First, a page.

The machinery of self identity, modernity and repetition in the critical theory of Wyndham Lewis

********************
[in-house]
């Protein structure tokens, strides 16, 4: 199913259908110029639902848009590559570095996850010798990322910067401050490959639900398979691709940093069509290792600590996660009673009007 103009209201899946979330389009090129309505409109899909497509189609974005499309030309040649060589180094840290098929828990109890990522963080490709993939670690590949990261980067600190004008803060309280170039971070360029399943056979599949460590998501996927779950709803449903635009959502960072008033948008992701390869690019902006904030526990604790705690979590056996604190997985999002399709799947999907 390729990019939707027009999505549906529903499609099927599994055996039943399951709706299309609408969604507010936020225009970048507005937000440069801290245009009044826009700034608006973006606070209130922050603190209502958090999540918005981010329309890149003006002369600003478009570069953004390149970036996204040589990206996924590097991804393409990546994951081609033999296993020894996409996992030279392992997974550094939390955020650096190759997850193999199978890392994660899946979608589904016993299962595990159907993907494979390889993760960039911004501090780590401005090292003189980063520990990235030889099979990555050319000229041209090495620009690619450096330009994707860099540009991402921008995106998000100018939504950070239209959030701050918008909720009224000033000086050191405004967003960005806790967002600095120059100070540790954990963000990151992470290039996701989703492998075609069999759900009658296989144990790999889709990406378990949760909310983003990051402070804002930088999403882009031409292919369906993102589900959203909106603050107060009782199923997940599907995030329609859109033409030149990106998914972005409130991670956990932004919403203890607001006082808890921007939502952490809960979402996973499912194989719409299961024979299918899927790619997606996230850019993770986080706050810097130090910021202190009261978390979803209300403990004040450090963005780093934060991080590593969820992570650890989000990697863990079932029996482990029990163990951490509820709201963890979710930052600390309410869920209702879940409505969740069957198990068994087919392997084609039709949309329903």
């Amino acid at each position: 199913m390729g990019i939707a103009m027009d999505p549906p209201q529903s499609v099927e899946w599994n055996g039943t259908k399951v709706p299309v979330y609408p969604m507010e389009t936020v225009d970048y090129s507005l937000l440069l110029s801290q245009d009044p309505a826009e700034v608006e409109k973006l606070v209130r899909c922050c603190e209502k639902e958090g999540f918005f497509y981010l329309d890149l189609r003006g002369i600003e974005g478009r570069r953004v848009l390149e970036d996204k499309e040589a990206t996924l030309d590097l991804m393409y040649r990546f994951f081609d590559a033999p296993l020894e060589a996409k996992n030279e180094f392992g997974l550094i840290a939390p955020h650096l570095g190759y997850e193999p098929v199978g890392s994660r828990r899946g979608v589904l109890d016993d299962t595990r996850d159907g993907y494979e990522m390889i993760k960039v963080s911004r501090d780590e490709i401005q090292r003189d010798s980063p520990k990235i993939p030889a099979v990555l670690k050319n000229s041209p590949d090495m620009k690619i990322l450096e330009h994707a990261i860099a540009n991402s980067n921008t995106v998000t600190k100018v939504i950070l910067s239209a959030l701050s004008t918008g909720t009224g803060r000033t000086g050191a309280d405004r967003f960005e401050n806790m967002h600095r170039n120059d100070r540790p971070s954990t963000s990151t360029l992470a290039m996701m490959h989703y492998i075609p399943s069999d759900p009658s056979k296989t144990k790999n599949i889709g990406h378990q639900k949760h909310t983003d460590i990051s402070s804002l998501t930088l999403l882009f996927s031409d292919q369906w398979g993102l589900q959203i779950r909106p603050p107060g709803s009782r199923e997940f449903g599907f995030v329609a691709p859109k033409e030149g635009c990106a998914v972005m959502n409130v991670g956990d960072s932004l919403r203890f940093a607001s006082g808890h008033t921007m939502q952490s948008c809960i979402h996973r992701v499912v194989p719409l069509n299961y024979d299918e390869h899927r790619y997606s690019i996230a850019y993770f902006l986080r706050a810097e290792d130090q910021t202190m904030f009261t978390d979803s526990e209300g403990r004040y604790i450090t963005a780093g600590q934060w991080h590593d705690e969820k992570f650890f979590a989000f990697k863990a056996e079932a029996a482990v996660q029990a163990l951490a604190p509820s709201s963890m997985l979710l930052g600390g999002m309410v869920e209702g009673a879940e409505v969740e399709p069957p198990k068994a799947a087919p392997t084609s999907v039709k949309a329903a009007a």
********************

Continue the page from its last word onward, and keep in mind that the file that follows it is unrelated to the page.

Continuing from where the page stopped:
Of the major literary modernists writing in English in the early years of the twentieth century, arguably the most misunderstood and critically neglected has been Wyndham Lewis. It is the contention of this dissertation that Lewis should be reassessed, not only as a vitally important writer and artist, but also as one the most significant critical theorists of modernity. Accordingly, the central aim of this dissertation is to demonstrate that Lewis, whose oeuvre extended from fiction, drama, poetry and literary criticism to radical experimentation in painting and drawing, to a considerable range of non- fictional, political and philosophical writings which would now be classified as critical and cultural theory, was not only a highly significant theorist of his own period, but also, pre-emptive of many of the concerns that have come to be identified with postmodernism and its aftermath. The essence of this untimeliness, it is argued, lies firstly with his consistent engagement with the nihilism hat he believed to be the engine of modernity, and secondly, with his creative deployment of the ideas of a range of continental philosophers from Kant and Schopenhauer to Nietzsche and Bergson to counter that nihilism and in Nietzsche's terminology to "overcome" it. In the process, and particularly in his exploration of temporality and spatiality as they configure human identity, Lewis provided a philosophical commentary on the modern that in many ways paralleled and prefigured the intellectual trajectory of major twentieth century thinkers such as Theodor Adorno, Walter Benjamin, and subsequently, Gilles Deleuze and Jean Baudrillard. The genealogy of these parallels and pre-figurations will be traced through the use of the concept of repetition as it is deployed by Lewis in his critical theory and fiction, from his early short stories to his final theological fantasies.